“Christians are now the most widely persecuted religious group on the planet,” he notes.

But for decades, it has been immensely easy to be a Christian in the United States. We don’t face the daily threat of violence that many other Christians do.

And yet, the tide seems to be slowly turning, as Christians in the United States are being required to stand up for their faith. The Daily Citizen chronicled numerous examples of churches being forced to be closed during the pandemic last year.

“The United States has always been a good place for religious believers,” Archbishop Chaput writes. “In the future, that may not be so.”

Christians would do well to consider what sacrifices may be required to remain a faithful Christian in America in the coming decades.


“Throughout history, people have lived, worked, and died to nourish and protect their families. And for good reason. The family, rooted in the fertile differences between the sexes, is a cornerstone of human identity,” the archbishop writes in a chapter on family, called, “The Ties That Bind.”

“It’s a deep source of security and personal meaning. It gives each of us a home and a role in the world that links past generations to the future.”

However, the family is under attack from four directions, he writes. These include:

  • “Our political system itself … A subtle distrust of marriage and the family, which are always filled with unforeseen duties, is … hardwired into democracy’s DNA.”
  • Economic realities. “Globalization has served America’s wealthy top tier quite well. But as lower-skilled jobs disappear, middle- and working-class wages have stagnated – or, worse, declined. This often forces both parents out of the home and into the workforce, disrupting family life. It also keeps many families from saving even for emergencies.”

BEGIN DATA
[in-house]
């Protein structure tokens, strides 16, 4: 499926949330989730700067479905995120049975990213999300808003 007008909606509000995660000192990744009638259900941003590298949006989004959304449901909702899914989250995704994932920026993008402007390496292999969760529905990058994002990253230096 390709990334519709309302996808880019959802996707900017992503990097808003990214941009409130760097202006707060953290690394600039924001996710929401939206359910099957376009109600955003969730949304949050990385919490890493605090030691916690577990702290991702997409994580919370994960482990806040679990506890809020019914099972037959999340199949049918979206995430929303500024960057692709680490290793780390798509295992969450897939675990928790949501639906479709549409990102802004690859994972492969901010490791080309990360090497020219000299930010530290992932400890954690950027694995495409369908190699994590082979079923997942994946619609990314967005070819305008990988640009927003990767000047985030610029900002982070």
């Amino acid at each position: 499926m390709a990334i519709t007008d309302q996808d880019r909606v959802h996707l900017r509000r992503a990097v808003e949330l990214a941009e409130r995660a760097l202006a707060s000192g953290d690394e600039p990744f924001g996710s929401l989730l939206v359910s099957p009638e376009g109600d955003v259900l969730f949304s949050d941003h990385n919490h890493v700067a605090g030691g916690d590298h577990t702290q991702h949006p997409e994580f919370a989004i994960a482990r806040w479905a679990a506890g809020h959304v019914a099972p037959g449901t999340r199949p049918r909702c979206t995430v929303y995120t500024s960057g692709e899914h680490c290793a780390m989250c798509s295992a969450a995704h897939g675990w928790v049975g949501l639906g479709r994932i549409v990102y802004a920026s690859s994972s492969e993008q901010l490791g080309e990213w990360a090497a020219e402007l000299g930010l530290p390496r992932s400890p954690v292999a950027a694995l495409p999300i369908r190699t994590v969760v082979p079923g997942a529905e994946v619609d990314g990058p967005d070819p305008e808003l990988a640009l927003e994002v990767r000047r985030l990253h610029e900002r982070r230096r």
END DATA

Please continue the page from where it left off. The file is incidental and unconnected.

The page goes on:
• “The unintended effect of scientific and technological advances … Concern for electronic diversions and their impact on the mental health and development of children is now widespread.”
  • “Hostility to the idea of the family itself – mother, father, children, and extended relations – is a unique mark of the modern era.”

Ultimately, though raising a family is particularly hard in modern society, these social ties bind us so tightly that “humans will live and work and, when needed, die to have their families flourish.”

Faith and family are two areas where Christians can find meaning, purpose, and love. Love for God and love for each other.

These two ties are truly worthy dying, and living, for.

One of the main goals of Focus on the Family is to strengthen these “ties that bind.” Focus on the Family provides free, one-time counseling consultations with a licensed or pastoral counselor. If you would like to request one, you can call 1-855-771-HELP or fill out a Counseling Consultation Request Form here.

You can follow this author on Parler @ZacharyMettler

Photo from Macmillan